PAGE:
“We wish our friend Joe Engelberger all the best for his milestone 90th birthday,” said Jeff Burnstein, President of the Robotic Industries Association (RIA). “Joe was instrumental in founding RIA over 40 years ago, bringing together early robotics leaders. We’re very thankful for his pioneering role and honor him every year by presenting the Joseph F. Engelberger award to individuals making outstanding contributions to the field of robotics.” Since the awards inception in 1977, they have been presented to 116 robotics leaders from 17 different nations.

Recent winners of the Engelberger award include Dean Kamen, founder of the FIRST Robotics competition, and Rodney Brooks, co-founder of iRobot and current Chairman and CTO of Rethink Robotics. “Joe Engelberger is such a name in robotics,” stated Rodney Brooks after receiving the Engelberger award for Leadership in 2014. “It’s a real honor to win an award in his name. He is a monumental figure in the field of robotics.”

“Joe Engelberger’s invention of the first industrial robot inspired many of us to pursue a career in this amazing field,” stated Arturo Baroncelli, President of the International Federation of Robotics (IFR) and also a past winner of the Engelberger award. “Thanks to his effort and passion for technology, we have a strong robotics industry today.”

In his honor, RIA will soon be launching a special Engelberger tribute site, which will be found at www.robotics.org. Silicon Valley Robotics joins the RIA and IFR in wishing Joe Engelberger all the best.



tags:


Andra Keay is the Managing Director of Silicon Valley Robotics, founder of Women in Robotics and is a mentor, investor and advisor to startups, accelerators and think tanks, with a strong interest in commercializing socially positive robotics and AI.
Andra Keay is the Managing Director of Silicon Valley Robotics, founder of Women in Robotics and is a mentor, investor and advisor to startups, accelerators and think tanks, with a strong interest in commercializing socially positive robotics and AI.

Silicon Valley Robotics is an industry association supporting innovation and commercialization of robotics technologies.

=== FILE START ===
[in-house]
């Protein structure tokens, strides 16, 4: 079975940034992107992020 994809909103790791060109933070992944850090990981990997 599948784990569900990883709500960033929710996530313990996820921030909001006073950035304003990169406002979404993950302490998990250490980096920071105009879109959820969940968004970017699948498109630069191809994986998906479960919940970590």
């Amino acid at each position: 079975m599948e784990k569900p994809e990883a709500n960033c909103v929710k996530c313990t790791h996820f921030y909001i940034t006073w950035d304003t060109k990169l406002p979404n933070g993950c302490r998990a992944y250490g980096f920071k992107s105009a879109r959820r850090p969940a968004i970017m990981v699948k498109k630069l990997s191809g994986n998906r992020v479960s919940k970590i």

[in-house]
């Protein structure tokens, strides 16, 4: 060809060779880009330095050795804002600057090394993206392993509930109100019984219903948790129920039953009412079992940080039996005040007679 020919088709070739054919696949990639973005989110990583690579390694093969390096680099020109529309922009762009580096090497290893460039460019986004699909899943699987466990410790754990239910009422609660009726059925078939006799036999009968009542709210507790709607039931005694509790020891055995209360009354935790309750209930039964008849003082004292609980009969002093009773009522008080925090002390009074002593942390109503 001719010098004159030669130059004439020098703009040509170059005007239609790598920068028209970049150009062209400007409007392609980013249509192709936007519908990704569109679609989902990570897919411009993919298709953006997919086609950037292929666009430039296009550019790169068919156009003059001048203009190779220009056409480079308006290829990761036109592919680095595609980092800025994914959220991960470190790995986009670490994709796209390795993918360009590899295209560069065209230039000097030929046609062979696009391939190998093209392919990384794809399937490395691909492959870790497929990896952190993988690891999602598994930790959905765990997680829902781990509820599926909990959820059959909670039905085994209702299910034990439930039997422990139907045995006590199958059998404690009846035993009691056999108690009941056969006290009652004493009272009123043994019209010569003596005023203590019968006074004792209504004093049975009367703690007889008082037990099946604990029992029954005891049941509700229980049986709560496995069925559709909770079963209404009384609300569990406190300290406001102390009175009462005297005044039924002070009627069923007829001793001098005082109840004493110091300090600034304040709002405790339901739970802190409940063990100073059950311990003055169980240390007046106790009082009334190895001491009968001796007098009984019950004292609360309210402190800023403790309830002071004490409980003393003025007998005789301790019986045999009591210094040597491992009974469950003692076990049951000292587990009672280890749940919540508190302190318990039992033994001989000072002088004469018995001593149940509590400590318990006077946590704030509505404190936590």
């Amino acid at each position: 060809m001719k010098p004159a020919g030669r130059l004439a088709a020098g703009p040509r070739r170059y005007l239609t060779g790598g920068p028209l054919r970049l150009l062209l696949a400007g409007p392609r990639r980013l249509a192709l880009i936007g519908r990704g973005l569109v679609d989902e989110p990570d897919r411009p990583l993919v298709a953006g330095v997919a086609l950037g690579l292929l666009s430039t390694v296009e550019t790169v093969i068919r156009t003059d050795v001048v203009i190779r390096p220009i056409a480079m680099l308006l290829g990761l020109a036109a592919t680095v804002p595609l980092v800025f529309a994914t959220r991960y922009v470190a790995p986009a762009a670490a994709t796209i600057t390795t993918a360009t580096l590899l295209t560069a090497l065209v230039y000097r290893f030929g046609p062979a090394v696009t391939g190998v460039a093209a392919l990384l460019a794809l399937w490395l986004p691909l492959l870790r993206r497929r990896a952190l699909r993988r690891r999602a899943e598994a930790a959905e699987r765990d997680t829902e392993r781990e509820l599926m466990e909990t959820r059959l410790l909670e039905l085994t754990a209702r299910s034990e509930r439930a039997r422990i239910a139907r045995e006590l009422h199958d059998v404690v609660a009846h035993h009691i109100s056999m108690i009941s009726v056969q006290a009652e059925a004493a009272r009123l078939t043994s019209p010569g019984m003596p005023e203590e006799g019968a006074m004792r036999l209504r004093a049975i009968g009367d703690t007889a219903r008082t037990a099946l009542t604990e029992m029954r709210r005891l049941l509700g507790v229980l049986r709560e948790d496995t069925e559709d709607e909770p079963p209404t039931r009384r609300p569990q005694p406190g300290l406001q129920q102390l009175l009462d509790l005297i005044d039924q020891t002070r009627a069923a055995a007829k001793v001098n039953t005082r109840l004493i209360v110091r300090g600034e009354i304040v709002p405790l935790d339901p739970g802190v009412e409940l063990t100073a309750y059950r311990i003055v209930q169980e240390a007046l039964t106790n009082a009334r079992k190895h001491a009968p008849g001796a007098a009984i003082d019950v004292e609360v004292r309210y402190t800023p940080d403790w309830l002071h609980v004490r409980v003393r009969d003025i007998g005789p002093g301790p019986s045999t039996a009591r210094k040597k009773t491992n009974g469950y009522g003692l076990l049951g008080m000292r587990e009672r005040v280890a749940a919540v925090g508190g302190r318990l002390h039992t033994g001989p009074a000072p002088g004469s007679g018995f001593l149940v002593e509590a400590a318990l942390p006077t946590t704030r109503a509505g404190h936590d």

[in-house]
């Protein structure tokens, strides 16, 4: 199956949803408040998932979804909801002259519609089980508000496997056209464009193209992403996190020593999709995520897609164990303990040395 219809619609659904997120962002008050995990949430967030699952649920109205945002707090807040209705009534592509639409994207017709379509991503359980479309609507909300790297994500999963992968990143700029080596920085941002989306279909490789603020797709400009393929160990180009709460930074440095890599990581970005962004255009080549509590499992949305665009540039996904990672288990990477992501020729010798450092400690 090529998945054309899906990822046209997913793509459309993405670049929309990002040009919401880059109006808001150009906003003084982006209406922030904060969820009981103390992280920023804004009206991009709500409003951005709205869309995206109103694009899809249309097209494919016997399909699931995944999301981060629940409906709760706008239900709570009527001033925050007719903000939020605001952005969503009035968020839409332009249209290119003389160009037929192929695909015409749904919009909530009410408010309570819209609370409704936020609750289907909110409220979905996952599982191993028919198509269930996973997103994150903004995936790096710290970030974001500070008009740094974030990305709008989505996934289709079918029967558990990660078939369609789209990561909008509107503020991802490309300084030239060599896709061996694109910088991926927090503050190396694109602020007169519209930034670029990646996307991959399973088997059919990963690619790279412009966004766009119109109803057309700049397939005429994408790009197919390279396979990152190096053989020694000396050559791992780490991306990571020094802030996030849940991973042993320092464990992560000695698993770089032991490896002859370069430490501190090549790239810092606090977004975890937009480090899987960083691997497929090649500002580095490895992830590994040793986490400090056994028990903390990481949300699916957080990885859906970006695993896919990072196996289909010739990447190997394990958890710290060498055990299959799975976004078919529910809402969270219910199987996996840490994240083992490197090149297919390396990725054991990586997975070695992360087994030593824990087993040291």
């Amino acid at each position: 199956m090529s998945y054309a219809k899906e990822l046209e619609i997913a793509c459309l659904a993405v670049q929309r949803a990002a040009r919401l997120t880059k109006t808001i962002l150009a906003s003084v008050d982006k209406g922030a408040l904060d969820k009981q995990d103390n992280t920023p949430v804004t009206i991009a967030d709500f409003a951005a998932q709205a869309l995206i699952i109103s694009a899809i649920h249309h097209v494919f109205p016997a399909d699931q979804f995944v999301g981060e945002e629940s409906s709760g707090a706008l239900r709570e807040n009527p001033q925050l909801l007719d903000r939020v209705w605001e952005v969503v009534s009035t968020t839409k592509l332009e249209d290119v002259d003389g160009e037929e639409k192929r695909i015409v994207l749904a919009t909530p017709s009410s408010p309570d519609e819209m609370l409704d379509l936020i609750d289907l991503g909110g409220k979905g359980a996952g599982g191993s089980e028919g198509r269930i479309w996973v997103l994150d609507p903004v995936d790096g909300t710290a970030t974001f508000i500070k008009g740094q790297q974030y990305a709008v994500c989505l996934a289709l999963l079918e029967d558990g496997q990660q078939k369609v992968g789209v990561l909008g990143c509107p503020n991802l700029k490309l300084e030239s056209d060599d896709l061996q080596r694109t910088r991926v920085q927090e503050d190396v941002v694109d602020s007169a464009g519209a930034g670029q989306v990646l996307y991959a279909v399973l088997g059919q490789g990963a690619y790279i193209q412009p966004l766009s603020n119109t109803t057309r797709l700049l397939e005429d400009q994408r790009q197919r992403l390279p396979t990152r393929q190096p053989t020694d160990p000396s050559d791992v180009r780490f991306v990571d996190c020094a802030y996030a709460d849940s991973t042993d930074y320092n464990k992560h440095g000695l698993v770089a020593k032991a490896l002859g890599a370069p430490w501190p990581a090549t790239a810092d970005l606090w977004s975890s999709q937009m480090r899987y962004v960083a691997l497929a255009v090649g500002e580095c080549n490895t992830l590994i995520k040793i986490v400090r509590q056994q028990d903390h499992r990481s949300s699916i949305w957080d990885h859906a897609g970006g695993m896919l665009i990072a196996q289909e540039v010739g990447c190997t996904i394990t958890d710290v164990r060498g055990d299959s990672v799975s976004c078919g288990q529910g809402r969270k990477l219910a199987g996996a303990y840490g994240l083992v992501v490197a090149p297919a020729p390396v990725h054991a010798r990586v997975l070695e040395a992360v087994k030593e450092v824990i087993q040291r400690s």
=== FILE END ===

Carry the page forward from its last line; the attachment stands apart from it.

Silicon Valley Robotics is an industry association supporting innovation and commercialization of robotics technologies.





Related posts :



ep.

352

podcast

Robotics Grasping and Manipulation Competition Spotlight, with Yu Sun

Yu Sun, previous chair of the Robotics Grasping and Manipulation Competition, speaks on the value that this competition brought to the robotics community.
21 May 2022, by
ep.

351

podcast

Early Days of ICRA Competitions, with Bill Smart

Bill Smart, one fo the early ICRA Competition Chairs, dives into the high-level decisions involved with creating a meaningful competition.
21 May 2022, by

New imaging method makes tiny robots visible in the body

Microrobots have the potential to revolutionize medicine. Researchers at the Max Planck ETH Centre for Learning Systems have now developed an imaging technique that for the first time recognises cell-​sized microrobots individually and at high resolution in a living organism.
20 May 2022, by

A draft open standard for an Ethical Black Box

Within the RoboTIPS project, we have developed and tested several model of Ethical Black Boxes, including one for an e-puck robot, and another for the MIRO robot.
19 May 2022, by

Unable to attend #ICRA2022 for accessibility issues? Or just curious to see robots?

There are many things that can make it difficult to attend an in person conference in the United States and so the ICRA Organizing Committee, the IEEE Robotics and Automation Society and OhmniLabs would like to help you attend ICRA virtually.
17 May 2022, by
ep.

350

podcast

Duckietown Competition Spotlight, with Dr Liam Paull

Dr. Liam Paull, cofounder of the Duckietown competition talks about the only robotics competition where Rubber Duckies are the passengers on an autonomous driving track.
17 May 2022, by





©2021 - ROBOTS Association


 












©2021 - ROBOTS Association